Venice will pay well in 2024 to fight against overtourism

It was the municipality of the Serenissima itself that ratified this decision. Starting next April, visitors will have to buy their admission during the busiest periods of spring and summer. A monetized regulation of flows that makes Italians react.

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Tourists in Venice, Italy (illustration photo). AP - Luca Bruno

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With our correspondent in Rome, Blandine Hugonnet

No more tourist invasions in the City of the Doges. At least for a total of 29 days next year. Between April 25 and July 14, you will have to pay 5 euros to spend the day strolling between the Venetian canals between 8:30 a.m. and 16 p.m. This is what the Venice City Council defined on Thursday, November 23.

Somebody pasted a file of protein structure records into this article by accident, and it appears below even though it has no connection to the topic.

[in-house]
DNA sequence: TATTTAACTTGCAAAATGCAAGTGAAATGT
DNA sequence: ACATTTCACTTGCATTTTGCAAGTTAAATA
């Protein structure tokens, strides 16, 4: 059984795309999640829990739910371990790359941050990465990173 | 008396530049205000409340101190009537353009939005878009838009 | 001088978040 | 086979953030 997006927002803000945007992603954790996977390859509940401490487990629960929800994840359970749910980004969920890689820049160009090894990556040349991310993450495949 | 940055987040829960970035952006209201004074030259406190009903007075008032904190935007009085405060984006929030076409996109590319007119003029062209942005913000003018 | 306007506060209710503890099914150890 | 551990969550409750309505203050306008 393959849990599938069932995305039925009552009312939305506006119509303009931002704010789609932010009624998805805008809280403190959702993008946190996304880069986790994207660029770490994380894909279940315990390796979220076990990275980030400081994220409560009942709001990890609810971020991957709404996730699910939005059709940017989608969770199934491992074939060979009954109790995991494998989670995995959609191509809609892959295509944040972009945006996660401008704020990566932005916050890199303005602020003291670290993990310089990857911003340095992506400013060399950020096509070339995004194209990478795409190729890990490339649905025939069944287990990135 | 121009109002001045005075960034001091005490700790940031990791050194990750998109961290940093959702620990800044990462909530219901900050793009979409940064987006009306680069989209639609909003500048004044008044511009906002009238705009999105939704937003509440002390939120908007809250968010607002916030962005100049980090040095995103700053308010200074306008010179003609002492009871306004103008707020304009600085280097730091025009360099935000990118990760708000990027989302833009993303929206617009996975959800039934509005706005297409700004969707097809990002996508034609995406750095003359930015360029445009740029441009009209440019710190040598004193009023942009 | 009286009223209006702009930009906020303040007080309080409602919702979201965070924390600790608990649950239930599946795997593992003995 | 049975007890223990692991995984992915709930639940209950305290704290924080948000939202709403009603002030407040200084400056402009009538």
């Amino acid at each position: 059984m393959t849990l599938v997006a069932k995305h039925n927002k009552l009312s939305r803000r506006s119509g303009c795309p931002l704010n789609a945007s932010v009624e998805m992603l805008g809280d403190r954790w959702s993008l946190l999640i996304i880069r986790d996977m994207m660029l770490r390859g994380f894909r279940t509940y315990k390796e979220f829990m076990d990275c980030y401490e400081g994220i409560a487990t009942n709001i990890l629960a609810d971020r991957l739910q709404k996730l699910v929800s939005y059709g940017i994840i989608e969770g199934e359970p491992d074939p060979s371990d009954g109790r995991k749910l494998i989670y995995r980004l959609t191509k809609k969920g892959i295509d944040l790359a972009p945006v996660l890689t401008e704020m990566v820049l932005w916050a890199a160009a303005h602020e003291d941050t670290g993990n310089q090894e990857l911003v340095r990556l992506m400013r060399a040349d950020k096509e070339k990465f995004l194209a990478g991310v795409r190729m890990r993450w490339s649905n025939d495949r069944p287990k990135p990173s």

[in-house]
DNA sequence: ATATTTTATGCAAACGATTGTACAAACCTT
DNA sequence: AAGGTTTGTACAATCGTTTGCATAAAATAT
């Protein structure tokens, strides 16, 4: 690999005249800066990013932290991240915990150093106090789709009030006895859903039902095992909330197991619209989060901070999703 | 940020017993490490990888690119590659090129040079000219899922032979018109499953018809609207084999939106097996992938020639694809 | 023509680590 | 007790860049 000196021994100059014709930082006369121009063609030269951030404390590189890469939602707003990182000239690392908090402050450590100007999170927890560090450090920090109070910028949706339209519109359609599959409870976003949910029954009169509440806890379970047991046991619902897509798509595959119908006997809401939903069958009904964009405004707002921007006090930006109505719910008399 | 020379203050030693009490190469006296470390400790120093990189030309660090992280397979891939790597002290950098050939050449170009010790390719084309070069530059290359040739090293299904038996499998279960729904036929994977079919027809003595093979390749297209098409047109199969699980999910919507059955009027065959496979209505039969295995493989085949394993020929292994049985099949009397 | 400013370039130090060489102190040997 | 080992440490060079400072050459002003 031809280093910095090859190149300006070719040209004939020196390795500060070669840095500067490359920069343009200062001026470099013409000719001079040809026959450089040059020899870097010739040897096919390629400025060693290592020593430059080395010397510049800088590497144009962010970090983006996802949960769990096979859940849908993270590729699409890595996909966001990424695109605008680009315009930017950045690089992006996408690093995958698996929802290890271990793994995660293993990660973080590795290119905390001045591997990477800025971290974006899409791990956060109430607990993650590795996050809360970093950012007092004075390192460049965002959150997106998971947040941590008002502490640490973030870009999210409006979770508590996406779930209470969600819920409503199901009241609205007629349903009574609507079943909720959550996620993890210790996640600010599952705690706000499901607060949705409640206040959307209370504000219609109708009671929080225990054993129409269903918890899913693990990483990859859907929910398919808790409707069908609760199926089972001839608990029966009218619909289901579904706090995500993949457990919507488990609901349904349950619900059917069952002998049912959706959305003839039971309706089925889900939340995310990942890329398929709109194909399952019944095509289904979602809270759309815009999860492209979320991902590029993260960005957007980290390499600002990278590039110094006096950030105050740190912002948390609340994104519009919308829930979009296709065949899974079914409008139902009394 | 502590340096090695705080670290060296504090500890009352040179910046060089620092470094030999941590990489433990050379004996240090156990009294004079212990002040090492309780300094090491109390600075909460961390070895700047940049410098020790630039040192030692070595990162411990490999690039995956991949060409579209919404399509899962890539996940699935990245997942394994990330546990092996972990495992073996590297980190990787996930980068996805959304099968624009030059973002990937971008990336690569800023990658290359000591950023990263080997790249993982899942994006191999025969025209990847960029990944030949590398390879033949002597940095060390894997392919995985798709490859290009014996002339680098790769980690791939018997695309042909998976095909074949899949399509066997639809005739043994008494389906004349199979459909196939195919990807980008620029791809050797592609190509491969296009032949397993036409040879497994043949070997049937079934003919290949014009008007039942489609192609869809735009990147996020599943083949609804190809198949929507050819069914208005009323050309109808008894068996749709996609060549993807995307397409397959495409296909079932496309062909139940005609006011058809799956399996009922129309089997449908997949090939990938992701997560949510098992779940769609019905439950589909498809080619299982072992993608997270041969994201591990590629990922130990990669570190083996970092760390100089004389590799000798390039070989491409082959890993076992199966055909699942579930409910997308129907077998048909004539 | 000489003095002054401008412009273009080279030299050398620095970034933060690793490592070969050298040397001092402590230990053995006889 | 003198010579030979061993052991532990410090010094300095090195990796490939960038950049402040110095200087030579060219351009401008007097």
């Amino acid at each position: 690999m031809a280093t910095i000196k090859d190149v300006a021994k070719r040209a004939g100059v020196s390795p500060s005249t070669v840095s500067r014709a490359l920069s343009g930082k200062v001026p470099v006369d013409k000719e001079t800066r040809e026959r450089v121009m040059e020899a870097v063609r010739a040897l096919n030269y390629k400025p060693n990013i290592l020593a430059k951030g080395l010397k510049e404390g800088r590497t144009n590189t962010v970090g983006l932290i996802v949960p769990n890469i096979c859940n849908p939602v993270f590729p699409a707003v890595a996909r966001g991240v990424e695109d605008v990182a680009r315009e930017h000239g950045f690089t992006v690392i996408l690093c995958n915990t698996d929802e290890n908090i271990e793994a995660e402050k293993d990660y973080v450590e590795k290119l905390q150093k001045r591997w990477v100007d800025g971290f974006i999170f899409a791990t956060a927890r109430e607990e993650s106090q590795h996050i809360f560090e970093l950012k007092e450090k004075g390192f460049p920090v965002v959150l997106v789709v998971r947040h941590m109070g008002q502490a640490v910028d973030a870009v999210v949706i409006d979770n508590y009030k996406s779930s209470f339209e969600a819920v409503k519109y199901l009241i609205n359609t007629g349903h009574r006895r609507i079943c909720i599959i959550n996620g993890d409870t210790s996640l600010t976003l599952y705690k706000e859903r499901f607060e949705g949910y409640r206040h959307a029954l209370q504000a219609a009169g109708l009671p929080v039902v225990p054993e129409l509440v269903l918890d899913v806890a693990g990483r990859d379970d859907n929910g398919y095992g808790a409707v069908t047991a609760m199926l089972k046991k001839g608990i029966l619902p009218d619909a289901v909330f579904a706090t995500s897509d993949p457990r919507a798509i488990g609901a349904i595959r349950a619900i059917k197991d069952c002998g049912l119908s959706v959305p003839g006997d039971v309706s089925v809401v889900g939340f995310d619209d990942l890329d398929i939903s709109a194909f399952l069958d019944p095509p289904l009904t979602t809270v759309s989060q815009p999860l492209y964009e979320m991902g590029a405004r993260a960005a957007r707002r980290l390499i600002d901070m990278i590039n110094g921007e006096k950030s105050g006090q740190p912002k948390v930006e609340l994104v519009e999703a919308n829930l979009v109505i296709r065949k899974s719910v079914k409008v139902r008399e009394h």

Travellers will have to book this ticket online in advance, and validate it at one of the seven checkpoints that will allow access to the historic districts. Those who bypass the gates will risk a fine of up to 310 euros. Enough to preserve this Italian jewel, says this Milanese who regularly visits the Serenissima.

For me, Venice is unique in the world and it's a real open-air museum, so it's normal to pay even if it's just to walk around.

A paid entrance that can certainly be a deterrent, but without any limit for the time being. This is what poses a problem for Matteo Sechi, a defender of the dwindling number of Venetian residents.

Venice is neither an amusement park nor a museum, it is a city where people live, and the main demand was that the number of visitors be limited in critical periods.

This is a first test, defends the mayor of Venice. A numerus clausus may be introduced after this experience, a paid entrance fee that hopes to help safeguard a city classified by Unesco and threatened by the passage of 20 to 30 million tourists a year.

The cost of this first test of paid admissions is estimated at €3 million for revenues of around €700,000 for the city of Venice.

Read alsoAccess to Venice will become paid from 2024

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